• This is probably the most balanced scoring system of the bunch. It’s designed to play as close to a roto league as possible.
  • Pitching drops off quickly and boy will you need a lot of it. I want at least 17 pitchers but am happy around 19-20. That goes crazy deep into the rankings. We’re talking Tanner Roark deep, here. Don’t get stuck scrambling for arms. Your leaguemates won’t. They also won’t let up on the pace of pitchers drafted either.
  • Closers can compete with second-tier starters *if* they manage to hold the job all season. That job risk makes them a profile I tend to minimize in the early rounds. As the later rounds arrive the less sexy names can be bargains, though. The Hansel Robles -types aren’t setting your world on fire but could be a nice profit if closing most of the year.
  • Catcher is more valuable here than anywhere with two starting spots. You want one of the top three or four whenever possible. My personal approach is to wait for the first to go and make my coming selection a catcher. If you’re on the turn and get nervous the sixth round is generally early enough to start the run.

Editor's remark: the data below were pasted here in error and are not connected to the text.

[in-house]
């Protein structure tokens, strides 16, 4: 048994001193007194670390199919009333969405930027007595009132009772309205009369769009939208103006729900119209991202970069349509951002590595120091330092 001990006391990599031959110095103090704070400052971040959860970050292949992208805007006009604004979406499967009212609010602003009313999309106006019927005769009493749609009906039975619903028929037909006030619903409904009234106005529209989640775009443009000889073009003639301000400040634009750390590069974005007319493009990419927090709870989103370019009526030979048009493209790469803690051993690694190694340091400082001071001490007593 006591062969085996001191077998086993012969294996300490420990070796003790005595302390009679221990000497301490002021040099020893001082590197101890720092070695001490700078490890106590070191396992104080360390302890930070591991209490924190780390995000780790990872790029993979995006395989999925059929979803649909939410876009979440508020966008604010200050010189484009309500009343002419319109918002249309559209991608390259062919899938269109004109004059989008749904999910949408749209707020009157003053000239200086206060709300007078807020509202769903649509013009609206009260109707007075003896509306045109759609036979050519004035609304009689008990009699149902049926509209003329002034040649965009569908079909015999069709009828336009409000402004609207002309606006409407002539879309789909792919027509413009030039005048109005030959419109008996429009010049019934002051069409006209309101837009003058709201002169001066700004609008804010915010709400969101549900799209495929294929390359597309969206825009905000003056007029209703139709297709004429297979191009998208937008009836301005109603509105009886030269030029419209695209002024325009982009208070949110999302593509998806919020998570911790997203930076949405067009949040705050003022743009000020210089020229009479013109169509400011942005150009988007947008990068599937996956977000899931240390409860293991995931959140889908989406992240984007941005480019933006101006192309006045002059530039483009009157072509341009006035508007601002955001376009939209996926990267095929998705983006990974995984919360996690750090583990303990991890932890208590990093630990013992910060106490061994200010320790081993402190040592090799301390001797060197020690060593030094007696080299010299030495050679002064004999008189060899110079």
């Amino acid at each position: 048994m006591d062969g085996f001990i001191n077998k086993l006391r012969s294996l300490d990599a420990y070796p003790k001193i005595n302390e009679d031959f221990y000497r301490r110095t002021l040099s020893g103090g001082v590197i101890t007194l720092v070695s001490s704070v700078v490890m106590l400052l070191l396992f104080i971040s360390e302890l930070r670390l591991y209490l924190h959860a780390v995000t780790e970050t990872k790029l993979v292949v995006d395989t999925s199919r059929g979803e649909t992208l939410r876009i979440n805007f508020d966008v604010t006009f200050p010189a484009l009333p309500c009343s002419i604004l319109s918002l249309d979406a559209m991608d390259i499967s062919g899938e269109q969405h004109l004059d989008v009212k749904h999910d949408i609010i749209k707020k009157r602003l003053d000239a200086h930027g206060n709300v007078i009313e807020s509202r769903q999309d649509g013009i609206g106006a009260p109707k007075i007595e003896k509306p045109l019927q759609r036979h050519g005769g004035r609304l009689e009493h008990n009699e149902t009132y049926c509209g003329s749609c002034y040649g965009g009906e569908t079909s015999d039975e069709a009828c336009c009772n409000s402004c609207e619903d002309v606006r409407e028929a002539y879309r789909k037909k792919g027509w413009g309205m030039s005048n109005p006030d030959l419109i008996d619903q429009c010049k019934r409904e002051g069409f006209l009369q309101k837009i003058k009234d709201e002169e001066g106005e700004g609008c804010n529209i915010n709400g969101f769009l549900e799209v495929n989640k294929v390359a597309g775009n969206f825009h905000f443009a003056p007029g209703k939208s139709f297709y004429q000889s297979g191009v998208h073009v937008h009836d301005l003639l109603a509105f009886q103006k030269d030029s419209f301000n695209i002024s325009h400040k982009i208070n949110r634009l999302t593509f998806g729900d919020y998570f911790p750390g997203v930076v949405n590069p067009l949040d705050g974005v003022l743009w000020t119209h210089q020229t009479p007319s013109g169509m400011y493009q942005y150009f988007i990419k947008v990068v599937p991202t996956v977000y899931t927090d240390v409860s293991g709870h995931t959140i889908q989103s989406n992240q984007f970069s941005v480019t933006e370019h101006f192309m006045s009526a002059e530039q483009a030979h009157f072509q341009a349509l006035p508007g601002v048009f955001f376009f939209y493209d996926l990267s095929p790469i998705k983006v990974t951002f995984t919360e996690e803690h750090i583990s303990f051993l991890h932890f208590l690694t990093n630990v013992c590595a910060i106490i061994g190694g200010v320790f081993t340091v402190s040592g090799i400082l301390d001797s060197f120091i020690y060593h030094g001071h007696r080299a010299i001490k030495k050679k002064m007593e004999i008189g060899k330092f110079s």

• You have to win your league first and foremost but if your goal isn’t placing in the overall you’re on the wrong platform. Don’t stock your team with Joey Votto ’s who won’t have much of a chance to outearn their cost.
  • You’ll want to take a stab at a few rookies with the huge benches. The important thing to consider here is whether the rookie is adjacent to the majors. Will Wander Franco be a stud someday? Very likely. He is not likely to net you a single 2020 point, however. We’re looking for names like Dylan Carlson and Matt Manning . These players are in the upper levels, have pedigrees, and are age-appropriate for 2020 call ups. I’ll give you more names like these in my coming Best Ball Deep Dives post.